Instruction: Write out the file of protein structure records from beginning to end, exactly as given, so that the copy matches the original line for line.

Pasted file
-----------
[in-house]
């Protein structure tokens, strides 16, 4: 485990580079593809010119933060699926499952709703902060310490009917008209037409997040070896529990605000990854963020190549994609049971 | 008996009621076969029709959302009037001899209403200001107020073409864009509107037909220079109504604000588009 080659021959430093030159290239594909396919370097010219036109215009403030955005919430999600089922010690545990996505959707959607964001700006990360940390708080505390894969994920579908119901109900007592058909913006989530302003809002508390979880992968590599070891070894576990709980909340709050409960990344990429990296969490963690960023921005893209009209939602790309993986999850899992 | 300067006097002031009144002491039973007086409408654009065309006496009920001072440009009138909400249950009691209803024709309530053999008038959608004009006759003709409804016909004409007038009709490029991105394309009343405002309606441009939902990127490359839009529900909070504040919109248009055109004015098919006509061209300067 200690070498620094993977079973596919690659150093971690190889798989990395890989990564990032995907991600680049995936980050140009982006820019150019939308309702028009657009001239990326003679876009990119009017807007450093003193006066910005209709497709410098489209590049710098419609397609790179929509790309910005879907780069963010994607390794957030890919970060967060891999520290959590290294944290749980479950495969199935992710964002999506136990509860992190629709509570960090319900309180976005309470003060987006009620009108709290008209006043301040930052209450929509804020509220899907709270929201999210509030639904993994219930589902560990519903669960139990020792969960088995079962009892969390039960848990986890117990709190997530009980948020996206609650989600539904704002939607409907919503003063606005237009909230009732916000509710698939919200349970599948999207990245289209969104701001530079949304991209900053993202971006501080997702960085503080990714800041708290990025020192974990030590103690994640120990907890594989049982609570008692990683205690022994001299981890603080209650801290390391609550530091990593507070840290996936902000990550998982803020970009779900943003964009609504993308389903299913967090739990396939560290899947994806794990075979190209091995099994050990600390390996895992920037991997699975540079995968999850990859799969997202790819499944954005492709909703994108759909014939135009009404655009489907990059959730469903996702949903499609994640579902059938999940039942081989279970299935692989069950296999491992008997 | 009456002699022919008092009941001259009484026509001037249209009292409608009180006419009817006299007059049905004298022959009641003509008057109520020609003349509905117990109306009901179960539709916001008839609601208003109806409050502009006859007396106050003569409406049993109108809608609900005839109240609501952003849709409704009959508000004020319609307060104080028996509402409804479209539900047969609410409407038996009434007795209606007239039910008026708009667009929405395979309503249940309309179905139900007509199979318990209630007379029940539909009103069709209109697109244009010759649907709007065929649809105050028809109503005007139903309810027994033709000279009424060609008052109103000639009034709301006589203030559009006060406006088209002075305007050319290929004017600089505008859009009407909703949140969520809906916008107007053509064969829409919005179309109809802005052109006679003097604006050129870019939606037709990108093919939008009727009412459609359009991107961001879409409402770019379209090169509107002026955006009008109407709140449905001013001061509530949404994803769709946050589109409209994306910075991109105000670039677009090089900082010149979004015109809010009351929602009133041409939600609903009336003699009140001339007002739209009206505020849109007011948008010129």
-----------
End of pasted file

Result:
[in-house]
């Protein structure tokens, strides 16, 4: 485990580079593809010119933060699926499952709703902060310490009917008209037409997040070896529990605000990854963020190549994609049971 | 008996009621076969029709959302009037001899209403200001107020073409864009509107037909220079109504604000588009 080659021959430093030159290239594909396919370097010219036109215009403030955005919430999600089922010690545990996505959707959607964001700006990360940390708080505390894969994920579908119901109900007592058909913006989530302003809002508390979880992968590599070891070894576990709980909340709050409960990344990429990296969490963690960023921005893209009209939602790309993986999850899992 | 300067006097002031009144002491039973007086409408654009065309006496009920001072440009009138909400249950009691209803024709309530053999008038959608004009006759003709409804016909004409007038009709490029991105394309009343405002309606441009939902990127490359839009529900909070504040919109248009055109004015098919006509061209300067 200690070498620094993977079973596919690659150093971690190889798989990395890989990564990032995907991600680049995936980050140009982006820019150019939308309702028009657009001239990326003679876009990119009017807007450093003193006066910005209709497709410098489209590049710098419609397609790179929509790309910005879907780069963010994607390794957030890919970060967060891999520290959590290294944290749980479950495969199935992710964002999506136990509860992190629709509570960090319900309180976005309470003060987006009620009108709290008209006043301040930052209450929509804020509220899907709270929201999210509030639904993994219930589902560990519903669960139990020792969960088995079962009892969390039960848990986890117990709190997530009980948020996206609650989600539904704002939607409907919503003063606005237009909230009732916000509710698939919200349970599948999207990245289209969104701001530079949304991209900053993202971006501080997702960085503080990714800041708290990025020192974990030590103690994640120990907890594989049982609570008692990683205690022994001299981890603080209650801290390391609550530091990593507070840290996936902000990550998982803020970009779900943003964009609504993308389903299913967090739990396939560290899947994806794990075979190209091995099994050990600390390996895992920037991997699975540079995968999850990859799969997202790819499944954005492709909703994108759909014939135009009404655009489907990059959730469903996702949903499609994640579902059938999940039942081989279970299935692989069950296999491992008997 | 009456002699022919008092009941001259009484026509001037249209009292409608009180006419009817006299007059049905004298022959009641003509008057109520020609003349509905117990109306009901179960539709916001008839609601208003109806409050502009006859007396106050003569409406049993109108809608609900005839109240609501952003849709409704009959508000004020319609307060104080028996509402409804479209539900047969609410409407038996009434007795209606007239039910008026708009667009929405395979309503249940309309179905139900007509199979318990209630007379029940539909009103069709209109697109244009010759649907709007065929649809105050028809109503005007139903309810027994033709000279009424060609008052109103000639009034709301006589203030559009006060406006088209002075305007050319290929004017600089505008859009009407909703949140969520809906916008107007053509064969829409919005179309109809802005052109006679003097604006050129870019939606037709990108093919939008009727009412459609359009991107961001879409409402770019379209090169509107002026955006009008109407709140449905001013001061509530949404994803769709946050589109409209994306910075991109105000670039677009090089900082010149979004015109809010009351929602009133041409939600609903009336003699009140001339007002739209009206505020849109007011948008010129």